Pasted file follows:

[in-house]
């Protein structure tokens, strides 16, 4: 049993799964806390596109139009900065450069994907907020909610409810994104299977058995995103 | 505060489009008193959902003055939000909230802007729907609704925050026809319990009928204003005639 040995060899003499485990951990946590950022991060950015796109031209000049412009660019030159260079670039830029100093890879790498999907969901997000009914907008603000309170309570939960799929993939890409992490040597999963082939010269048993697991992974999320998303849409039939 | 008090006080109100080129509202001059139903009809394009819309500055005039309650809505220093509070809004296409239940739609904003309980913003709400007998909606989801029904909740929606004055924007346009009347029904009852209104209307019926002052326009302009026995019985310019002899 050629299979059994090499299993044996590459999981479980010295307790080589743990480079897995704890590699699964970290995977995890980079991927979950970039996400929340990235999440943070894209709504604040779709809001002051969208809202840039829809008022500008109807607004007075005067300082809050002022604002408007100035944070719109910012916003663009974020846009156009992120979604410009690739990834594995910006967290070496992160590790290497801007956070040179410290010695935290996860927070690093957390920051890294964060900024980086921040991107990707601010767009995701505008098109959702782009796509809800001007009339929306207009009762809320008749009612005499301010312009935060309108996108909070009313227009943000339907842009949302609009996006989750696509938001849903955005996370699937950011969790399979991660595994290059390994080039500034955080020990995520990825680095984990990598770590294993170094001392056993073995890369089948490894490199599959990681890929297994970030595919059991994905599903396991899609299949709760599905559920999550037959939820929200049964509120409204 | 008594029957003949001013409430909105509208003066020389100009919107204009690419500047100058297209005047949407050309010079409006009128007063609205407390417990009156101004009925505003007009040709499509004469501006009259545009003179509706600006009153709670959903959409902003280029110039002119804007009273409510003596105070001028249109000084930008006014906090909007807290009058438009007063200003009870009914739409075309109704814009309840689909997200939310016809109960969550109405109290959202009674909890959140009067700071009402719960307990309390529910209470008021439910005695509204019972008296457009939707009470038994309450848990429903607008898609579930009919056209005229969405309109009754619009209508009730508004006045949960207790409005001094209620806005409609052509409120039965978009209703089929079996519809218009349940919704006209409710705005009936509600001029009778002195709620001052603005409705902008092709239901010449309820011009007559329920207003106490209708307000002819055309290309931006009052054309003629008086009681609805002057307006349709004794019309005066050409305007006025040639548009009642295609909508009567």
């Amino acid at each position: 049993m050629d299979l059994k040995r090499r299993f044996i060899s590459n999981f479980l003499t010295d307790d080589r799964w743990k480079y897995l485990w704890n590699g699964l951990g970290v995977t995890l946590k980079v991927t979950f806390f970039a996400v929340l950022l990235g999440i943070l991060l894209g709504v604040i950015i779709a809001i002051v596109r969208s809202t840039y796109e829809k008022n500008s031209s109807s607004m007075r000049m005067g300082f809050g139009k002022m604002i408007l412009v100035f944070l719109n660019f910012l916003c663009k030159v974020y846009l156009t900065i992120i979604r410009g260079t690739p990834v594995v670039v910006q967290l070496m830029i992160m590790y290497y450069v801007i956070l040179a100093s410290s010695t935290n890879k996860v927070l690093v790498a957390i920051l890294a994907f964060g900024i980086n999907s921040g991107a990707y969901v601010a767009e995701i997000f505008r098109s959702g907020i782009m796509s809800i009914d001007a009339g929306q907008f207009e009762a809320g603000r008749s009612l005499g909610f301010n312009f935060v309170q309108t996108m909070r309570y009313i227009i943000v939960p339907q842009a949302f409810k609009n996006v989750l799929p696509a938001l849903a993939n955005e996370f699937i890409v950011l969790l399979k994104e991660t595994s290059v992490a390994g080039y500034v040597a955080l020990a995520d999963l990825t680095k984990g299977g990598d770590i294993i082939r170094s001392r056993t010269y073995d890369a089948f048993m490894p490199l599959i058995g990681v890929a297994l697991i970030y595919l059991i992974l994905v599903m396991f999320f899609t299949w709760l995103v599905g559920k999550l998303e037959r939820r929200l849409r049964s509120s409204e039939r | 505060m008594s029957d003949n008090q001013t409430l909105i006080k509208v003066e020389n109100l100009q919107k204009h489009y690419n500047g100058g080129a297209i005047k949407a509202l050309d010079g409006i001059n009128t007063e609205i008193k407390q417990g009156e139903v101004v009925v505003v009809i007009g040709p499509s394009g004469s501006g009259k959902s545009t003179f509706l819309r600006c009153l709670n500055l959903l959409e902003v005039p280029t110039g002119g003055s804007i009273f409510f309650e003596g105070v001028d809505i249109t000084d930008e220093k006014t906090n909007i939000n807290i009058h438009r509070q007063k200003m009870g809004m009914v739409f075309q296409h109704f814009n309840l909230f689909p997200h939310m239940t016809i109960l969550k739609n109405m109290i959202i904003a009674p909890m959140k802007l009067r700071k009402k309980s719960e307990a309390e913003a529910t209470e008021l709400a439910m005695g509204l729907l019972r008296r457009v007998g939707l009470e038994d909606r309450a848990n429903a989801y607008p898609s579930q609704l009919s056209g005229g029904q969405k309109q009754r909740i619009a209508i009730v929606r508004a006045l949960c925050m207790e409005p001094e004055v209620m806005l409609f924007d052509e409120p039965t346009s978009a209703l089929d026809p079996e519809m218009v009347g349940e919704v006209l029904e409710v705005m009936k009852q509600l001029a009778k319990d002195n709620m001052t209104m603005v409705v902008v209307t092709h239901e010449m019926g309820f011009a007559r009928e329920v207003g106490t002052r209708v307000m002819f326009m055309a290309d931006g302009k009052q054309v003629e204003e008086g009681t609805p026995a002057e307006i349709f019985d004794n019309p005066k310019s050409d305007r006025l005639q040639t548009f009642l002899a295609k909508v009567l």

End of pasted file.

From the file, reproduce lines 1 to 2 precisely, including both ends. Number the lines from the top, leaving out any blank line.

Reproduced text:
[in-house]
């Protein structure tokens, strides 16, 4: 049993799964806390596109139009900065450069994907907020909610409810994104299977058995995103 | 505060489009008193959902003055939000909230802007729907609704925050026809319990009928204003005639 040995060899003499485990951990946590950022991060950015796109031209000049412009660019030159260079670039830029100093890879790498999907969901997000009914907008603000309170309570939960799929993939890409992490040597999963082939010269048993697991992974999320998303849409039939 | 008090006080109100080129509202001059139903009809394009819309500055005039309650809505220093509070809004296409239940739609904003309980913003709400007998909606989801029904909740929606004055924007346009009347029904009852209104209307019926002052326009302009026995019985310019002899 050629299979059994090499299993044996590459999981479980010295307790080589743990480079897995704890590699699964970290995977995890980079991927979950970039996400929340990235999440943070894209709504604040779709809001002051969208809202840039829809008022500008109807607004007075005067300082809050002022604002408007100035944070719109910012916003663009974020846009156009992120979604410009690739990834594995910006967290070496992160590790290497801007956070040179410290010695935290996860927070690093957390920051890294964060900024980086921040991107990707601010767009995701505008098109959702782009796509809800001007009339929306207009009762809320008749009612005499301010312009935060309108996108909070009313227009943000339907842009949302609009996006989750696509938001849903955005996370699937950011969790399979991660595994290059390994080039500034955080020990995520990825680095984990990598770590294993170094001392056993073995890369089948490894490199599959990681890929297994970030595919059991994905599903396991899609299949709760599905559920999550037959939820929200049964509120409204 | 008594029957003949001013409430909105509208003066020389100009919107204009690419500047100058297209005047949407050309010079409006009128007063609205407390417990009156101004009925505003007009040709499509004469501006009259545009003179509706600006009153709670959903959409902003280029110039002119804007009273409510003596105070001028249109000084930008006014906090909007807290009058438009007063200003009870009914739409075309109704814009309840689909997200939310016809109960969550109405109290959202009674909890959140009067700071009402719960307990309390529910209470008021439910005695509204019972008296457009939707009470038994309450848990429903607008898609579930009919056209005229969405309109009754619009209508009730508004006045949960207790409005001094209620806005409609052509409120039965978009209703089929079996519809218009349940919704006209409710705005009936509600001029009778002195709620001052603005409705902008092709239901010449309820011009007559329920207003106490209708307000002819055309290309931006009052054309003629008086009681609805002057307006349709004794019309005066050409305007006025040639548009009642295609909508009567």